Petra Cortright & Rafaël Rozendaal

Auction House Phillips Enters the Digital Age

Jennifer Maloney, Wall Street Journal, September 2013

Petra Cortright - Steve Turner Contemporary Gallery

The brick-and-mortar auction house Phillips is going down the rabbit hole of digital art.

At its first-ever digital-art auction on Oct. 10, Phillips will offer up, among other things, a website, a YouTube video and digital files that could be displayed on a range of devices at the discretion of the buyer, from smartphones to wall-mounted screens.

The auction’s organizers, Phillips and the blogging service Tumblr, say they’ve had to tackle unusual logistical questions as they prepare to sell works that, in many cases, live online—and will continue to exist there, even after they are purchased.

Some of the pieces come with stipulations. For example, artist Rafaël Rozendaal‘s website, ifnoyes.commust be kept visible to the public, and the owner must renew the domain registration annually.

Meanwhile, Phillips must take into account the formula that Petra Cortright uses to price her webcam videos. The value of each one is tied to the number of people who have viewed it on YouTube.

Her video, “RGB,D-LAY,” which shows separated red, yellow, green and blue images of the artist pulling her hair above her head, was priced at $1,409.75 Sunday, with 5,639 views.

The sale, which will allow in-person and online bidding, will feature artists who already have made a name for themselves as well as those who have cultivated followings on Tumblr or YouTube but haven’t yet tapped into the mainstream art market.

While Phillips and other galleries have showcased digital works, this experiment by one of New York’s top auction houses signals the growing interest of mainstream collectors in digital art. In a bid to capture the attention of young collectors or established ones exploring new media for the first time, the 20 works on offer are priced between $1,400 and $18,000. The auction proceeds will benefit the artists and the nonprofit organization Rhizome, which commissions digital artists and archives digital art. Phillips will not take a cut.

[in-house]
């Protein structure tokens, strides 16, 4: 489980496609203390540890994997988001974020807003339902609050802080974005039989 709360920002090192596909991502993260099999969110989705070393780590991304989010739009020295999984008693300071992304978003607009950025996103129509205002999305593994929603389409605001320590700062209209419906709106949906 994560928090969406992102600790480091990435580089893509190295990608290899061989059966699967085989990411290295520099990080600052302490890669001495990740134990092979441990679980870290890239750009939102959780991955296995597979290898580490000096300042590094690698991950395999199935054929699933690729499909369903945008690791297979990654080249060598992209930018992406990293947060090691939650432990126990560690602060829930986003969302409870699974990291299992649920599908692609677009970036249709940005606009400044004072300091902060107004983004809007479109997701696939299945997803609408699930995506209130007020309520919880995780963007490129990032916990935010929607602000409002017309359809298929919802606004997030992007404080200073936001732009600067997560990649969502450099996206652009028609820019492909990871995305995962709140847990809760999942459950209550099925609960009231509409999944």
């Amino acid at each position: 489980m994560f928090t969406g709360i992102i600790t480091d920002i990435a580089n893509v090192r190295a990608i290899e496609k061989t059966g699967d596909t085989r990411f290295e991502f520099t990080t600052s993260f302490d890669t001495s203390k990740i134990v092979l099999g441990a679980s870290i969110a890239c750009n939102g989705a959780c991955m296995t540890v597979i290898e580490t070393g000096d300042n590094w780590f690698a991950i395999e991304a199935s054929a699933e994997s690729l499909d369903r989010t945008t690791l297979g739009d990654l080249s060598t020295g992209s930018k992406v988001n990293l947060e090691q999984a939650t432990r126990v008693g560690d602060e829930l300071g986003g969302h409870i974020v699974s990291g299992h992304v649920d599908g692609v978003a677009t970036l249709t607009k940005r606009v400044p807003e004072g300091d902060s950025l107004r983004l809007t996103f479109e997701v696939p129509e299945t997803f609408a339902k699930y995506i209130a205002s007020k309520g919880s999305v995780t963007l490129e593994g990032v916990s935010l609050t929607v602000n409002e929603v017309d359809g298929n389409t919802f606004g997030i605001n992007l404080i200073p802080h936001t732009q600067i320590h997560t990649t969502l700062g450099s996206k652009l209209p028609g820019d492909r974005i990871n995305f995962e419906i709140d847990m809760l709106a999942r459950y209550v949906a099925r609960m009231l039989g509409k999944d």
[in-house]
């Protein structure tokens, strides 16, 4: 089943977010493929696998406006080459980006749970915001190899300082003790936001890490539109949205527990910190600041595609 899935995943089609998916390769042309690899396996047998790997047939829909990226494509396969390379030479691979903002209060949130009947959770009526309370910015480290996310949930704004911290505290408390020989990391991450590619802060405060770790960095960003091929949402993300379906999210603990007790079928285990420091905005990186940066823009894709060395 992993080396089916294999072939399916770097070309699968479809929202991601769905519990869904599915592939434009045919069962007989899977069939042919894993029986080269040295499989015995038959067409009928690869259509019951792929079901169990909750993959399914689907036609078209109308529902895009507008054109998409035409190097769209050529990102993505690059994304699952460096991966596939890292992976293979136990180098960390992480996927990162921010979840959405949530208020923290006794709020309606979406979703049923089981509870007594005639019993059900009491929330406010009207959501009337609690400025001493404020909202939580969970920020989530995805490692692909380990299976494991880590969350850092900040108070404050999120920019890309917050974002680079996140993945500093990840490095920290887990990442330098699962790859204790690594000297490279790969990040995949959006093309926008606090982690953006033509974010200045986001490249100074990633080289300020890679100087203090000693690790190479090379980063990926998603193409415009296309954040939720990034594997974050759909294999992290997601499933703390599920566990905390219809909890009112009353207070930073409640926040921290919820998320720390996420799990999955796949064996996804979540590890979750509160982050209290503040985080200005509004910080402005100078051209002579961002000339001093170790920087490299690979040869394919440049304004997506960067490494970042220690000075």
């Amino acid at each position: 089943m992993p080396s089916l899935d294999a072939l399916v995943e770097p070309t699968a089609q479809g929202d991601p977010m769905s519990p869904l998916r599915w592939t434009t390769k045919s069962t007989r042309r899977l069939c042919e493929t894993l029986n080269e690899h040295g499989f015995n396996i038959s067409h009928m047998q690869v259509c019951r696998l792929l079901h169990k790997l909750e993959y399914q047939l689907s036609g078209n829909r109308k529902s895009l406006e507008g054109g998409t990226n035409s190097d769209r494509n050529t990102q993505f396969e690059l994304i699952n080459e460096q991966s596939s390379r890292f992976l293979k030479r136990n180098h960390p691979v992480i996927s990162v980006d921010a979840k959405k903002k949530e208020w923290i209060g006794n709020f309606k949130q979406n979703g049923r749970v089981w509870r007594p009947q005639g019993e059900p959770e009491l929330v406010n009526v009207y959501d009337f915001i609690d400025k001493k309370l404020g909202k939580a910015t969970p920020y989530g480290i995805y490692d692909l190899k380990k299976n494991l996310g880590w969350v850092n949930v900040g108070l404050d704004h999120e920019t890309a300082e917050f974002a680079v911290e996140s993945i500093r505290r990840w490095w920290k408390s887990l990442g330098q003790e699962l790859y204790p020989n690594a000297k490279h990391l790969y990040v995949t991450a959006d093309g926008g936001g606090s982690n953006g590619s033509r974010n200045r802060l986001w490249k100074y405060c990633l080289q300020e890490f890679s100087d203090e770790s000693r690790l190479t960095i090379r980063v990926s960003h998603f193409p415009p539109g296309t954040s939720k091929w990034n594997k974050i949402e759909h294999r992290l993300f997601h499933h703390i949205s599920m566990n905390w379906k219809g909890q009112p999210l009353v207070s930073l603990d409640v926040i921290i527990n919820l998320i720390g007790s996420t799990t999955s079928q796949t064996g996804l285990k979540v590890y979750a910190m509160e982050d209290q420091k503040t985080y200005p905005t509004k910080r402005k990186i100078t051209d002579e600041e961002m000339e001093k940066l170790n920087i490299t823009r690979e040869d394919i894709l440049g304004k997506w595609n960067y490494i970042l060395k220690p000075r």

“At one point, digital art was a sort of niche,” said Michael Connor, editor and curator of Rhizome. “But it is now so ubiquitous, it has thoroughly invaded the contemporary art landscape. It is also pushing contemporary art in new directions.”

Online bidding begins on Oct. 1, and will be suspended shortly before the live auction begins at Phillips’ Midtown location on the evening of Oct. 10. Once the live auction begins, buyers may place bids in person or by phone.

Lindsay Howard, the auction’s curator, used a broad definition of digital art to include works by artists inspired by the inner workings of computers or the Internet, as well as those who use the web as a distribution platform. Some of the works are static images, while others morph on their own, or change in response to input from the viewer. Still others are physical objects created or inspired by technology.

Digital artists already are commanding significant prices and attention from the contemporary-art world. An untitled inkjet-printer painting by Wade Guytonfetched $1.1 million at Christie’s in February. Cory Arcangel, whose work includes computer-generated projects, video, music composition and sculpture,had a solo show at the Whitney Museum of American Art in 2011.

Others have built their audiences online through sites such as Tumblr, which has become a popular platform for artists to present their work. Some are even using Tumblr as their medium of choice, said Annie Werner, Tumblr’s arts evangelist.

They include Joe Hamilton, who created a collage called “Hyper Geography” through a series of Tumblr posts. A video version of “Hyper Geography” will be offered in the auction.

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